Archive | Bernard Shaw RSS feed for this section

A self-help tip from GBS …

9 Jan


‘The way to have a happy life is to be too busy doing what you like all the time, having no time left to you to consider whether you are happy or not.’ This practical piece of advice from Bernard Shaw echoes much of the guidance which is nowadays offered by self-help gurus. He passed it on to us in a BBC film made at his home in Ayot St.Lawrence in 1946 , to celebrate his 90th birthday.  

Some of Shaw’s plays make it clear that he was mistrustful of the whole idea of  pursuing happiness (see this blog, 14 May 2015), and what he says here certainly makes a lot of sense. I’m not sure that it would work all that well if you were too depressed to keep busy. But it does occur to me from time to time that writing a blog about happiness is a good prescription for not worrying about it all that much. Ironically enough.

I discovered the quote, incidentally, in an excellent programme about Shaw presented by the actor Gabriel Byrne on BBC4 last night. 




Not a happy superman

14 May

man and superman

I love Bernard Shaw’s plays, mainly for their wordiness and their single-minded focus on ideas. The wordiness in particular means that these days they are not performed very often; but last week I saw the outstanding production of ‘Man and Superman’ at the National Theatre, with Ralph Fiennes playing the part of the anti-hero Jack Tanner.

The desirability of the pursuit of happiness is one of the many themes of the play. Shaw expresses a mistrust of the concept that is similar to Chekhov’s, but with a far more cynical edge to it. When Jack Tanner tells his friend Tavy that he is trying to save him from the clutches of the woman he wants to marry, Tavy says that in that case he’ll be saving him from his highest happiness. ‘Yes, a lifetime of happiness,’ Tanner responds. ‘If it were only the first half hour’s happiness, Tavy, I would buy it for you with my last penny. But a lifetime of happiness! No man alive could bear it: it would be hell on earth.’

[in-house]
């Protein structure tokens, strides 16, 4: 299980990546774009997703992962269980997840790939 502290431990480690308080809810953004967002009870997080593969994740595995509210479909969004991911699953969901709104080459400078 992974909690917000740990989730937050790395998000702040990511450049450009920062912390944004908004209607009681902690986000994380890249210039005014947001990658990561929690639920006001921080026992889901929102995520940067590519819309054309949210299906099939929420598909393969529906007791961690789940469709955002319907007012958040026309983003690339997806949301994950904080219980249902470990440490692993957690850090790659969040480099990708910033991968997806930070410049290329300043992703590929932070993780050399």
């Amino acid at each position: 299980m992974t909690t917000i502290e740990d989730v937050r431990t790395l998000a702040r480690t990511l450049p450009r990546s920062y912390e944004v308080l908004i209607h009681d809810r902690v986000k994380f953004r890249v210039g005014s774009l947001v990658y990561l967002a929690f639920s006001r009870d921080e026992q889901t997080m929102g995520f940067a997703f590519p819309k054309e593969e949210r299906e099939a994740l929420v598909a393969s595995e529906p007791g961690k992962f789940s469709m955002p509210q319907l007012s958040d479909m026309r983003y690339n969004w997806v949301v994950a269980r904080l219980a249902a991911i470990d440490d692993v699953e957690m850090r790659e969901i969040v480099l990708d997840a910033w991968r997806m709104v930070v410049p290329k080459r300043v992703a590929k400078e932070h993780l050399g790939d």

Like Camus and Ionesco, Shaw also questions the value of hope. Tanner dreams that he has gone to Hell in the guise of Don Juan, and there he meets the Statue of the irate father whom he killed during his life on earth. The Statue has grown tired of Heaven, and is on a visit to Hell. ‘Written over the gate here,’ he tells Tanner/Juan, ‘are the words “Leave every hope behind, ye who enter.” Only think what a relief that is! For what is hope? A form of moral responsibility. Here there is no hope, and consequently no duty, no work, nothing to be gained by praying, nothing to be lost by doing what you like. Hell, in short, is a place where you have nothing to do but amuse yourself.’

Camus and Ionesco identify hope with an absurd insistence on meaning and purpose in life. Shaw seems to agree , but for him the quest for meaning is not absurd.  Tanner/Juan chooses the moral responsibility which is abjured by the Statue: when he gets the opportunity, he decides to abandon Hell, where he is free to practise ‘the tedious, vulgar pursuit of happiness’, and to exchange it for an eternity of contemplation in Heaven.

This is the dream. Back in his dramatic real life, conventional romance wins out, and Tanner finally agrees to marry the woman he loves. But he rejects the idea that the object of marriage is  happiness. ‘I solemnly say that I am not a happy man. Ann looks happy; but she is only triumphant, successful, victorious. That is not happiness, but the price for which the strong sell their happiness. What we have both done this afternoon is to renounce tranquillity, above all renounce the romantic possibilities of an unknown future, for the cares of a household and a family.’ The lifetime of happiness Tanner warned Tavy about is not to be his. The visit to Hell has shown him that moral responsibility is far more important. So the convoluted outcome of the play is that Tanner embraces marriage because it will save him from happiness, and position him firmly in the arena of work and commitment.